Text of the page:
Gender, Job Searching, and Employment Outcomes among Mexican Immigrants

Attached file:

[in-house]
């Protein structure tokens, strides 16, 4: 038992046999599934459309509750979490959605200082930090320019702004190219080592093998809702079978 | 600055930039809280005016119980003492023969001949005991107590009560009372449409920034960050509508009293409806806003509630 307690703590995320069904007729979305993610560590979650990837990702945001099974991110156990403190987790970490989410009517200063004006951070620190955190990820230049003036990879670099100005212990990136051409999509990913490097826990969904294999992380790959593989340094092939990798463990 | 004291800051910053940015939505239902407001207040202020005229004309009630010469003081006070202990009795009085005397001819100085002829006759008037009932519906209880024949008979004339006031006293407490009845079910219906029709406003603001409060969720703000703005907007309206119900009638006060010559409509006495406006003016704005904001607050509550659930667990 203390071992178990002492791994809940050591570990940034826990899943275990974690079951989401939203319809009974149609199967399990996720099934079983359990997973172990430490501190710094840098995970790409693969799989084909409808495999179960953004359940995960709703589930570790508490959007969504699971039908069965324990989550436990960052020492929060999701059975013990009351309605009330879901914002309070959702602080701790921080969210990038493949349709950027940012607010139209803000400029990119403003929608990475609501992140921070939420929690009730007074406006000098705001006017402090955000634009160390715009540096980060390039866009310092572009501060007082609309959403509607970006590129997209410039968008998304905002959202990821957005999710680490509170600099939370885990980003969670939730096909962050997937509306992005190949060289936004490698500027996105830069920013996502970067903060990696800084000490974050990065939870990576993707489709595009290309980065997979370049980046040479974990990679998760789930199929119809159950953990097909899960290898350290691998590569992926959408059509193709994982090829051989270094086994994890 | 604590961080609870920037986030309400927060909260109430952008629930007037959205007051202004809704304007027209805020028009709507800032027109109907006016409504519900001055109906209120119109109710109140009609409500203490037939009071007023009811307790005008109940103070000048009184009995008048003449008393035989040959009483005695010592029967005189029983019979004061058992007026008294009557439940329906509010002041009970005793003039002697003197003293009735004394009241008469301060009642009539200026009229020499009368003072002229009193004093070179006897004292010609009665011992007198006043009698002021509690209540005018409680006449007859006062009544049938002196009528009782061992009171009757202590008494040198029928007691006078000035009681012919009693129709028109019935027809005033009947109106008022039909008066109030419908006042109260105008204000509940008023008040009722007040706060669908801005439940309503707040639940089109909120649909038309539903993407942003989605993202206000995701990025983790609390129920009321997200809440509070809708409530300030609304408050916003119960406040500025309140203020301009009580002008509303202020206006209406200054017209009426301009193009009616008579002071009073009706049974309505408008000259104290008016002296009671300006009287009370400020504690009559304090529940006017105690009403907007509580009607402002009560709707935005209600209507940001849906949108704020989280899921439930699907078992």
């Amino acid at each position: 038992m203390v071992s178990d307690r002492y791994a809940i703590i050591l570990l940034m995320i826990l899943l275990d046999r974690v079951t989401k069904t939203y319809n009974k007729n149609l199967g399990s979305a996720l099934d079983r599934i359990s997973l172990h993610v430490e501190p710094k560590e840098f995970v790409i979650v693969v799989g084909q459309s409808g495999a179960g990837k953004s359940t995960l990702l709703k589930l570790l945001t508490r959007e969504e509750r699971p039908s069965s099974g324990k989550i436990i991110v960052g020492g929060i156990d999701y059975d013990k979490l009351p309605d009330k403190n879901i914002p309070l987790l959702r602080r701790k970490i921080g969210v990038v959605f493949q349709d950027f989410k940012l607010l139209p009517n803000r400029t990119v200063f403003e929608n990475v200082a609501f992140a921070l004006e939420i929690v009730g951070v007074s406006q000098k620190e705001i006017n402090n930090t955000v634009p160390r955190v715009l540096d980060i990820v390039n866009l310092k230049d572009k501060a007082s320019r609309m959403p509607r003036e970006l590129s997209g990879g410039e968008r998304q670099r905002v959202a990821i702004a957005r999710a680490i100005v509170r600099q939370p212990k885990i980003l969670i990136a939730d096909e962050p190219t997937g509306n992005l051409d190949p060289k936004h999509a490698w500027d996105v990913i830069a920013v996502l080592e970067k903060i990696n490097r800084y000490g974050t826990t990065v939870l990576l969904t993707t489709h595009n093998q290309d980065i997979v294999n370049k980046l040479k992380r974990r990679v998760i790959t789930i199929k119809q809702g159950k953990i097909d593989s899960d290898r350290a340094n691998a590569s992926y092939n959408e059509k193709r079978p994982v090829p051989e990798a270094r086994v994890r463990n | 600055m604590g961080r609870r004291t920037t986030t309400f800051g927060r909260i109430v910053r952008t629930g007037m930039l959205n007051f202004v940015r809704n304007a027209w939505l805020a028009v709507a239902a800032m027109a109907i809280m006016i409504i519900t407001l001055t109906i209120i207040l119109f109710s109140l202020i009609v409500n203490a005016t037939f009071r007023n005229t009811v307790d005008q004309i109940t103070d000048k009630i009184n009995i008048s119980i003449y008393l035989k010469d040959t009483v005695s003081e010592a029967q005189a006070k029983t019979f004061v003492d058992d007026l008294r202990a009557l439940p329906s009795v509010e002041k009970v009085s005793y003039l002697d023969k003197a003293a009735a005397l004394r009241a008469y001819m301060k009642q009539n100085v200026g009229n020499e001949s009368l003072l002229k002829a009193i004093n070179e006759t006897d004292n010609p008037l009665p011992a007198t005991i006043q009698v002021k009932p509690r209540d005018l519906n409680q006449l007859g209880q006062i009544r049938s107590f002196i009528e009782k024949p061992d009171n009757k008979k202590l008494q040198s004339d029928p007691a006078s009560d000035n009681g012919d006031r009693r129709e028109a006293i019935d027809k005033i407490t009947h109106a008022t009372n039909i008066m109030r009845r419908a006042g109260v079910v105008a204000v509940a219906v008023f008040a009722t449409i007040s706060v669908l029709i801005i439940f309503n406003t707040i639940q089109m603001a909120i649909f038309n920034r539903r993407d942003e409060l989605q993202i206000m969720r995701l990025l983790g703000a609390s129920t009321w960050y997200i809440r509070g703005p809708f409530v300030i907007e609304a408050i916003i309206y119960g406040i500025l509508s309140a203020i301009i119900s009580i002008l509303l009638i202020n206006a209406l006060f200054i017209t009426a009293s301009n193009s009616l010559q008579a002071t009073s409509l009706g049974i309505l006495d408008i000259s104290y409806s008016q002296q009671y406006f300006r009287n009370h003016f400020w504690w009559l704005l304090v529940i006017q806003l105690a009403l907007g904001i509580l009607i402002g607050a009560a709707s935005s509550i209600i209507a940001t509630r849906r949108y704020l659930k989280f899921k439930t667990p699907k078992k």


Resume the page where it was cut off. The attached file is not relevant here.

Past quantitative research has typically disregarded the effect of gender on the relationship between social capital and immigrant adaptation. However, recent theory and qualitative evidence suggest that gender is a significant factor moderating this association. I use Mexican Migration Project (MMP) data regarding Mexican immigrant experiences in the U.S. to examine quantitatively how the process of job searching, and the effects of network-based job searching, vary by gender. Results show no evidence of overall sex differences in the likelihood of using network (i.e., family-based or friend-based) or individual (i.e., non-network) job search methods, but there are sex differences in the processes affecting job search method used. Settlement increases women’s use of their friend networks to obtain work, while for men, it decreases the use of networks of any kind. Contrary to conventional wisdom, women who use network-based job searches are less likely to obtain formal sector employment than women who find work without network assistance. Conversely, using network-based job searches increases the likelihood that men will find work in the formal sector. Since employment in the formal sector is correlated with wages, as well as nonwage benefits, this suggests that using networks in the job search has markedly different effects on the overall economic well-being of male and female Mexican immigrants in the U.S. Copyright Springer 2006
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